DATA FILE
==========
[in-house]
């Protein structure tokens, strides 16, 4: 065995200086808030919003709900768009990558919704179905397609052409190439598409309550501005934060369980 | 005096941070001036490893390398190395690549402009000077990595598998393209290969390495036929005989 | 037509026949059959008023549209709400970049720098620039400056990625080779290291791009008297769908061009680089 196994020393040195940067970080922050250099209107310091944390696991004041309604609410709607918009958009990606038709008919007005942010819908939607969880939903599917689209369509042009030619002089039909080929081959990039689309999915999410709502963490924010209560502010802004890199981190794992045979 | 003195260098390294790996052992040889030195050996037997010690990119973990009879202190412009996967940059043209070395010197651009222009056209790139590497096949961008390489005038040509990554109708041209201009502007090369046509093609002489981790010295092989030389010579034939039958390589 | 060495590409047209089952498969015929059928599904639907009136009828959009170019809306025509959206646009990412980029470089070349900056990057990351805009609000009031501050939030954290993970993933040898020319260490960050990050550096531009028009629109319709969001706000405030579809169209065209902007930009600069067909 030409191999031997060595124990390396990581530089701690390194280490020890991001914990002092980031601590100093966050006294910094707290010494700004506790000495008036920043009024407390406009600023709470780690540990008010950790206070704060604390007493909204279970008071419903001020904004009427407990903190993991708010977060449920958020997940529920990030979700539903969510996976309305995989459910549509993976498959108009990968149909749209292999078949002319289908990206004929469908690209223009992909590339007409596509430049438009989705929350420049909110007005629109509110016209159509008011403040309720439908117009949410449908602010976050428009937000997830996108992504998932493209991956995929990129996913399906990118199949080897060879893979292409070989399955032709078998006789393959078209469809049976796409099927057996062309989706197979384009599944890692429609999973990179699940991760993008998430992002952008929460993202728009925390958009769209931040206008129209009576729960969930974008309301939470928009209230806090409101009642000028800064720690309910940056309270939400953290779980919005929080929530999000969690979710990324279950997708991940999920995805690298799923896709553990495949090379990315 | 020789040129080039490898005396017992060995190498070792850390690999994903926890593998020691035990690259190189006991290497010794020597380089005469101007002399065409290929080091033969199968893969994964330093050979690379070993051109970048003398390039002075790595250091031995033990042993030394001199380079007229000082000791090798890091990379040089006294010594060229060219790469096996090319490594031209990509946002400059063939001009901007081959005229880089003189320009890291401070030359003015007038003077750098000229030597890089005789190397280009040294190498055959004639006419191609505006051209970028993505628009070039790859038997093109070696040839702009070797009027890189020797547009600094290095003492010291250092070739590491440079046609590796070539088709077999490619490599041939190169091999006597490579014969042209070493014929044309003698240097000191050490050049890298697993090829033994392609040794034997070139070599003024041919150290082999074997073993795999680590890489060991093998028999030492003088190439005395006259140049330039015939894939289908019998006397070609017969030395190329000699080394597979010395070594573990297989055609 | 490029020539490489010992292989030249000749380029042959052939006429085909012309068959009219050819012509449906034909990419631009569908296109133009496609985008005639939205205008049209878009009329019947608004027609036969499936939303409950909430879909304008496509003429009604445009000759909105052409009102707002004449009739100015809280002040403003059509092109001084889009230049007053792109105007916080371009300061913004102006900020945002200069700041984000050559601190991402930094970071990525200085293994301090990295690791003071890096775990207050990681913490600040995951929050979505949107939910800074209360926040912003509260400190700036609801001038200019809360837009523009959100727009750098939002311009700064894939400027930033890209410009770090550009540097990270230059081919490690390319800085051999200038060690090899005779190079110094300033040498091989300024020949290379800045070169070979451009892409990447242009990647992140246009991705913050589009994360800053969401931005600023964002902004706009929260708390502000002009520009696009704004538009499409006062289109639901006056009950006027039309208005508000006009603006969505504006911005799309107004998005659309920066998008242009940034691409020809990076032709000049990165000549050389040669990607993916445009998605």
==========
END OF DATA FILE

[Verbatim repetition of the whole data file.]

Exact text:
[in-house]
């Protein structure tokens, strides 16, 4: 065995200086808030919003709900768009990558919704179905397609052409190439598409309550501005934060369980 | 005096941070001036490893390398190395690549402009000077990595598998393209290969390495036929005989 | 037509026949059959008023549209709400970049720098620039400056990625080779290291791009008297769908061009680089 196994020393040195940067970080922050250099209107310091944390696991004041309604609410709607918009958009990606038709008919007005942010819908939607969880939903599917689209369509042009030619002089039909080929081959990039689309999915999410709502963490924010209560502010802004890199981190794992045979 | 003195260098390294790996052992040889030195050996037997010690990119973990009879202190412009996967940059043209070395010197651009222009056209790139590497096949961008390489005038040509990554109708041209201009502007090369046509093609002489981790010295092989030389010579034939039958390589 | 060495590409047209089952498969015929059928599904639907009136009828959009170019809306025509959206646009990412980029470089070349900056990057990351805009609000009031501050939030954290993970993933040898020319260490960050990050550096531009028009629109319709969001706000405030579809169209065209902007930009600069067909 030409191999031997060595124990390396990581530089701690390194280490020890991001914990002092980031601590100093966050006294910094707290010494700004506790000495008036920043009024407390406009600023709470780690540990008010950790206070704060604390007493909204279970008071419903001020904004009427407990903190993991708010977060449920958020997940529920990030979700539903969510996976309305995989459910549509993976498959108009990968149909749209292999078949002319289908990206004929469908690209223009992909590339007409596509430049438009989705929350420049909110007005629109509110016209159509008011403040309720439908117009949410449908602010976050428009937000997830996108992504998932493209991956995929990129996913399906990118199949080897060879893979292409070989399955032709078998006789393959078209469809049976796409099927057996062309989706197979384009599944890692429609999973990179699940991760993008998430992002952008929460993202728009925390958009769209931040206008129209009576729960969930974008309301939470928009209230806090409101009642000028800064720690309910940056309270939400953290779980919005929080929530999000969690979710990324279950997708991940999920995805690298799923896709553990495949090379990315 | 020789040129080039490898005396017992060995190498070792850390690999994903926890593998020691035990690259190189006991290497010794020597380089005469101007002399065409290929080091033969199968893969994964330093050979690379070993051109970048003398390039002075790595250091031995033990042993030394001199380079007229000082000791090798890091990379040089006294010594060229060219790469096996090319490594031209990509946002400059063939001009901007081959005229880089003189320009890291401070030359003015007038003077750098000229030597890089005789190397280009040294190498055959004639006419191609505006051209970028993505628009070039790859038997093109070696040839702009070797009027890189020797547009600094290095003492010291250092070739590491440079046609590796070539088709077999490619490599041939190169091999006597490579014969042209070493014929044309003698240097000191050490050049890298697993090829033994392609040794034997070139070599003024041919150290082999074997073993795999680590890489060991093998028999030492003088190439005395006259140049330039015939894939289908019998006397070609017969030395190329000699080394597979010395070594573990297989055609 | 490029020539490489010992292989030249000749380029042959052939006429085909012309068959009219050819012509449906034909990419631009569908296109133009496609985008005639939205205008049209878009009329019947608004027609036969499936939303409950909430879909304008496509003429009604445009000759909105052409009102707002004449009739100015809280002040403003059509092109001084889009230049007053792109105007916080371009300061913004102006900020945002200069700041984000050559601190991402930094970071990525200085293994301090990295690791003071890096775990207050990681913490600040995951929050979505949107939910800074209360926040912003509260400190700036609801001038200019809360837009523009959100727009750098939002311009700064894939400027930033890209410009770090550009540097990270230059081919490690390319800085051999200038060690090899005779190079110094300033040498091989300024020949290379800045070169070979451009892409990447242009990647992140246009991705913050589009994360800053969401931005600023964002902004706009929260708390502000002009520009696009704004538009499409006062289109639901006056009950006027039309208005508000006009603006969505504006911005799309107004998005659309920066998008242009940034691409020809990076032709000049990165000549050389040669990607993916445009998605």